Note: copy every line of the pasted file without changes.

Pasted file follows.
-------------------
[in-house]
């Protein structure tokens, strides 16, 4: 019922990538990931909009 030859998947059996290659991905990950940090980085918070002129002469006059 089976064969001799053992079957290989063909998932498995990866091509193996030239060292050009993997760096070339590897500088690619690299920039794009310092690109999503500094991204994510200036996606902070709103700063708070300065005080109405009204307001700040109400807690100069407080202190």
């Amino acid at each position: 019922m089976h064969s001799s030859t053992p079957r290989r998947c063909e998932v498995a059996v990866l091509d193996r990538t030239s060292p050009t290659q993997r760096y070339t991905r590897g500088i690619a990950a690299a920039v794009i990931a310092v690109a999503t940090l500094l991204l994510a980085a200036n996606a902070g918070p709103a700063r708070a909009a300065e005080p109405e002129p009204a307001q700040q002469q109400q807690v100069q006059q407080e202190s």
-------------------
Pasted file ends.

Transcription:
[in-house]
């Protein structure tokens, strides 16, 4: 019922990538990931909009 030859998947059996290659991905990950940090980085918070002129002469006059 089976064969001799053992079957290989063909998932498995990866091509193996030239060292050009993997760096070339590897500088690619690299920039794009310092690109999503500094991204994510200036996606902070709103700063708070300065005080109405009204307001700040109400807690100069407080202190």
């Amino acid at each position: 019922m089976h064969s001799s030859t053992p079957r290989r998947c063909e998932v498995a059996v990866l091509d193996r990538t030239s060292p050009t290659q993997r760096y070339t991905r590897g500088i690619a990950a690299a920039v794009i990931a310092v690109a999503t940090l500094l991204l994510a980085a200036n996606a902070g918070p709103a700063r708070a909009a300065e005080p109405e002129p009204a307001q700040q002469q109400q807690v100069q006059q407080e202190s």